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East Africa emerging as oil and gas hotspot

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Oil and gas exploration in Uganda. The East African region is an oil and gas hotspot. Image credit: Brookings Institution

04 January 2020 – Even if the global tide is turning in favour of renewable energy, oil and gas will continue playing a prominent role in the energy mix. East Africa is emerging as an oil and gas hotspot.

There is no doubt that East Africa is emerging as an oil and gas hotspot. Uganda, for example, has confirmed about 1.4 billion barrels of recoverable oil and Kenya 750 million barrels. Although oil production in the region has been a moving target, Uganda is expected to start commercial production in 2023 and Kenya in 2024, according to a recent online article by Reactor Review.

Meanwhile, Tanzania commenced commercial production of its 57 trillion cubic-feet of recoverable natural gas at Songo Songo in 2004 and Mnazi Bay in 2006. The regional oil and gas industry has potential to become an additional revenue stream to enable delivery of social services to citizens. This is important given the mounting debt levels with limited avenues for domestic revenue mobilisation amidst an urgent need to respond to health and economic shocks posed by the Covid-19 pandemic.

Despite the global slump in commodity prices, experts project that the oil and gas industry will remain a key driver of foreign direct investment for developing countries. Indeed, 2020 has witnessed key developments like the signing of Host Government Agreements for the East Africa Crude Oil Pipeline as promoters gear up for a Final Investment Decision.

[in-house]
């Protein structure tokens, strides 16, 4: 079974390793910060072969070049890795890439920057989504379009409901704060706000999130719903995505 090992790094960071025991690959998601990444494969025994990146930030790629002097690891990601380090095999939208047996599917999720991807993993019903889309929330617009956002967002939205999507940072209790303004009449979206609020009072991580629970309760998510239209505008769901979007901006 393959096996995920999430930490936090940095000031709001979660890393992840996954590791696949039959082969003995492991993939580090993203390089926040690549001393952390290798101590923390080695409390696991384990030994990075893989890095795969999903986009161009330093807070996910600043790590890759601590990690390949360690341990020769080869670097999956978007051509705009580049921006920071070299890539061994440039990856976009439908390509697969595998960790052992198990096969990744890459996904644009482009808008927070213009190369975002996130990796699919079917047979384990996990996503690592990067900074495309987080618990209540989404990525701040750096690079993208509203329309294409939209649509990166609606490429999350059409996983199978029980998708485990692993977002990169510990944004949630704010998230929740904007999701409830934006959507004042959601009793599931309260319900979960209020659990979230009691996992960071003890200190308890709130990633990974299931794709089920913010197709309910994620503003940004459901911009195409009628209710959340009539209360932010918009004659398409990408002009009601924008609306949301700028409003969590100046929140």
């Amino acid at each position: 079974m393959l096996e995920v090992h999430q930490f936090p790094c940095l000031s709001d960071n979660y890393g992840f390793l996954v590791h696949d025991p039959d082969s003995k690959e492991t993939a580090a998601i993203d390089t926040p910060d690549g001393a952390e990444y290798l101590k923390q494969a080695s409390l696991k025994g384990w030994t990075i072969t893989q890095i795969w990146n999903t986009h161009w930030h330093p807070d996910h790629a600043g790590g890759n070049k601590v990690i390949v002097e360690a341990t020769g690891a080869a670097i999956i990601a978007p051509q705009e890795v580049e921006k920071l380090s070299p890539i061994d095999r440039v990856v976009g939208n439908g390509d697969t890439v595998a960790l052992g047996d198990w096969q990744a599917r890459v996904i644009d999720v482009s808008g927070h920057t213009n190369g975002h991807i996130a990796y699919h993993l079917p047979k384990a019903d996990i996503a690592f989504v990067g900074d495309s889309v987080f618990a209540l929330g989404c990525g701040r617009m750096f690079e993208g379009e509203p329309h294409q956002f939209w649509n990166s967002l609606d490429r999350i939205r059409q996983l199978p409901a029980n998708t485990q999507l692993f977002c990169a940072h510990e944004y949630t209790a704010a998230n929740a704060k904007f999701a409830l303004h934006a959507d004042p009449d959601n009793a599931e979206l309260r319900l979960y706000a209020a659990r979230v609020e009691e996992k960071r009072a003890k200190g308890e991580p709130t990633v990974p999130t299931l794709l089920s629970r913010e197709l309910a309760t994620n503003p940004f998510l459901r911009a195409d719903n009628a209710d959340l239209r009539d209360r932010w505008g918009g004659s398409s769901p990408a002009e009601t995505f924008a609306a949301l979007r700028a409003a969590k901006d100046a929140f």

Unfortunately, a culture of secrecy often shrouds the oil and gas sector, whereas public engagement and information sharing would support better policy implementation and help ensure that decisions and agreements truly serve countries’ financial and development interests.

While companies buying or selling interests is normal, constitutional provisions in both Kenya and Uganda vest ownership of natural resources in the citizens, and governments as trustees.

By sharing information about taxes and other forms of revenue, governments and companies demonstrate a commitment to using oil and gas industry revenue to promote socio-economic transformation.

This is critical, given that Africa loses an estimated USD88.6-billion annually in illicit financial flows, equivalent to 3.7% of its gross domestic product, according to the 2020 report of the United Nations Conference on Trade and Development. The bulk of these revenues are lost through oil, gas and mining tax deals between governments and multinational corporations, whose details are often not disclosed. This secrecy destroys trust, fuels economic inequality, and undermines investments in poverty-reducing social services.

Yet calls for more transparency are registering some successes. There are a few multinational companies that publish country-by-country profit, employment, and tax data, following pressure by civil society groups seeking to establish fairness in the share of taxes paid to host countries.

Others are engaged in the Extractive Industries Transparency Initiative (EITI), a global standard for promoting good governance in the extractives sector.

Sharing information equips citizens with the knowledge needed to constructively engage with governments and the private sector for good governance of natural resources.

The way forward

Concerted efforts under the East African Community should challenge, inspire and support member states to develop and implement laws, policies and frameworks that promote meaningful citizen engagement in the oil and gas industry.

Only then will East Africa harness her burgeoning oil and gas industry to facilitate economic recovery from the effects of Covid-19, fight poverty and inequality and lead her people on the path to sustainable development.

Gerald Byarugaba, is Oxfam International’s regional advisor on extractive industries, Horn, East and Central Africa.

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